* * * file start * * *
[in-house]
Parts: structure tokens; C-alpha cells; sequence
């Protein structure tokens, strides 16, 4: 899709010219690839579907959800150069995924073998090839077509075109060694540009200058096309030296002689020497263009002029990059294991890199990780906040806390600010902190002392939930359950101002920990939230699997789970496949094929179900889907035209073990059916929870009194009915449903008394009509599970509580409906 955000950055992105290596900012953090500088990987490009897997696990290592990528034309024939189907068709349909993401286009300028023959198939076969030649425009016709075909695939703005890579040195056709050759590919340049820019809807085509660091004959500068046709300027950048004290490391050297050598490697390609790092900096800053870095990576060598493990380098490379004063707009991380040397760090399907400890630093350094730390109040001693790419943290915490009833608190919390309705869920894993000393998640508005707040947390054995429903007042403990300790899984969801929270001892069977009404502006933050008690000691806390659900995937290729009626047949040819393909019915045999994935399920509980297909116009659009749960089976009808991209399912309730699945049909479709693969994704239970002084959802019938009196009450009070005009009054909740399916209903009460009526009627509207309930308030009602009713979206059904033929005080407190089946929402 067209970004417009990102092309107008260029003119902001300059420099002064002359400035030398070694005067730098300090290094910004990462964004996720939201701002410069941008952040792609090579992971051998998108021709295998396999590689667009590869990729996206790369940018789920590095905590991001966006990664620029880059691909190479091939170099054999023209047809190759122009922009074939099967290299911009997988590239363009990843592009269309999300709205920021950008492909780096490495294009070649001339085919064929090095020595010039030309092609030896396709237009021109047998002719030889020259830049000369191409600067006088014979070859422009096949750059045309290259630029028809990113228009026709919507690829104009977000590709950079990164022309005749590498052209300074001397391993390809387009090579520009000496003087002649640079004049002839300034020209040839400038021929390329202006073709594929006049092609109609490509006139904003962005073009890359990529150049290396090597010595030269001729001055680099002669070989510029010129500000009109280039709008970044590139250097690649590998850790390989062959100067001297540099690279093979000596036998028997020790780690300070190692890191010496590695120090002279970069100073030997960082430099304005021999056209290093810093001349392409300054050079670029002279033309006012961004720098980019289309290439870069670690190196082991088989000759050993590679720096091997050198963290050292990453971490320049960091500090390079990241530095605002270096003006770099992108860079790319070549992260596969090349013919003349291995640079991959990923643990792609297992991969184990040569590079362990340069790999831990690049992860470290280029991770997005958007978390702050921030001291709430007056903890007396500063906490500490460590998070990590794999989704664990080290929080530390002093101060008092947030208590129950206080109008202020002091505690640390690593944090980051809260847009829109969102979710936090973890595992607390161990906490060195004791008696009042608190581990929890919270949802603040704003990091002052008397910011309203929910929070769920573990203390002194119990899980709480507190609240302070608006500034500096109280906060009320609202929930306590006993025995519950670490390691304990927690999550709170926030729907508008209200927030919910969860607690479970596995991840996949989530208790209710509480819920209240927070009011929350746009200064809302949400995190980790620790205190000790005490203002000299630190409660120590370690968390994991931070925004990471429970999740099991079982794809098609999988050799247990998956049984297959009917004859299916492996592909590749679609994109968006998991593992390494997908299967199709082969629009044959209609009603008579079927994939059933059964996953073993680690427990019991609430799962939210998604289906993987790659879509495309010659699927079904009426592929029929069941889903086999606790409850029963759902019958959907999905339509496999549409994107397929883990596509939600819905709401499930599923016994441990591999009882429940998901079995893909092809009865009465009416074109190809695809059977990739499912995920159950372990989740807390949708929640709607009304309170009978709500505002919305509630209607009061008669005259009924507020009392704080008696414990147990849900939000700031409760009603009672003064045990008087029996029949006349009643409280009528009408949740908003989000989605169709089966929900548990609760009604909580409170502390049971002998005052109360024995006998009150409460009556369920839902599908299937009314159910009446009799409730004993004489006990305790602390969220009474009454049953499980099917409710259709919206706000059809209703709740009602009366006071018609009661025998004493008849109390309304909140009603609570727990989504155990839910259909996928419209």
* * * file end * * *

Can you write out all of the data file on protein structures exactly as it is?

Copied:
[in-house]
Parts: structure tokens; C-alpha cells; sequence
């Protein structure tokens, strides 16, 4: 899709010219690839579907959800150069995924073998090839077509075109060694540009200058096309030296002689020497263009002029990059294991890199990780906040806390600010902190002392939930359950101002920990939230699997789970496949094929179900889907035209073990059916929870009194009915449903008394009509599970509580409906 955000950055992105290596900012953090500088990987490009897997696990290592990528034309024939189907068709349909993401286009300028023959198939076969030649425009016709075909695939703005890579040195056709050759590919340049820019809807085509660091004959500068046709300027950048004290490391050297050598490697390609790092900096800053870095990576060598493990380098490379004063707009991380040397760090399907400890630093350094730390109040001693790419943290915490009833608190919390309705869920894993000393998640508005707040947390054995429903007042403990300790899984969801929270001892069977009404502006933050008690000691806390659900995937290729009626047949040819393909019915045999994935399920509980297909116009659009749960089976009808991209399912309730699945049909479709693969994704239970002084959802019938009196009450009070005009009054909740399916209903009460009526009627509207309930308030009602009713979206059904033929005080407190089946929402 067209970004417009990102092309107008260029003119902001300059420099002064002359400035030398070694005067730098300090290094910004990462964004996720939201701002410069941008952040792609090579992971051998998108021709295998396999590689667009590869990729996206790369940018789920590095905590991001966006990664620029880059691909190479091939170099054999023209047809190759122009922009074939099967290299911009997988590239363009990843592009269309999300709205920021950008492909780096490495294009070649001339085919064929090095020595010039030309092609030896396709237009021109047998002719030889020259830049000369191409600067006088014979070859422009096949750059045309290259630029028809990113228009026709919507690829104009977000590709950079990164022309005749590498052209300074001397391993390809387009090579520009000496003087002649640079004049002839300034020209040839400038021929390329202006073709594929006049092609109609490509006139904003962005073009890359990529150049290396090597010595030269001729001055680099002669070989510029010129500000009109280039709008970044590139250097690649590998850790390989062959100067001297540099690279093979000596036998028997020790780690300070190692890191010496590695120090002279970069100073030997960082430099304005021999056209290093810093001349392409300054050079670029002279033309006012961004720098980019289309290439870069670690190196082991088989000759050993590679720096091997050198963290050292990453971490320049960091500090390079990241530095605002270096003006770099992108860079790319070549992260596969090349013919003349291995640079991959990923643990792609297992991969184990040569590079362990340069790999831990690049992860470290280029991770997005958007978390702050921030001291709430007056903890007396500063906490500490460590998070990590794999989704664990080290929080530390002093101060008092947030208590129950206080109008202020002091505690640390690593944090980051809260847009829109969102979710936090973890595992607390161990906490060195004791008696009042608190581990929890919270949802603040704003990091002052008397910011309203929910929070769920573990203390002194119990899980709480507190609240302070608006500034500096109280906060009320609202929930306590006993025995519950670490390691304990927690999550709170926030729907508008209200927030919910969860607690479970596995991840996949989530208790209710509480819920209240927070009011929350746009200064809302949400995190980790620790205190000790005490203002000299630190409660120590370690968390994991931070925004990471429970999740099991079982794809098609999988050799247990998956049984297959009917004859299916492996592909590749679609994109968006998991593992390494997908299967199709082969629009044959209609009603008579079927994939059933059964996953073993680690427990019991609430799962939210998604289906993987790659879509495309010659699927079904009426592929029929069941889903086999606790409850029963759902019958959907999905339509496999549409994107397929883990596509939600819905709401499930599923016994441990591999009882429940998901079995893909092809009865009465009416074109190809695809059977990739499912995920159950372990989740807390949708929640709607009304309170009978709500505002919305509630209607009061008669005259009924507020009392704080008696414990147990849900939000700031409760009603009672003064045990008087029996029949006349009643409280009528009408949740908003989000989605169709089966929900548990609760009604909580409170502390049971002998005052109360024995006998009150409460009556369920839902599908299937009314159910009446009799409730004993004489006990305790602390969220009474009454049953499980099917409710259709919206706000059809209703709740009602009366006071018609009661025998004493008849109390309304909140009603609570727990989504155990839910259909996928419209």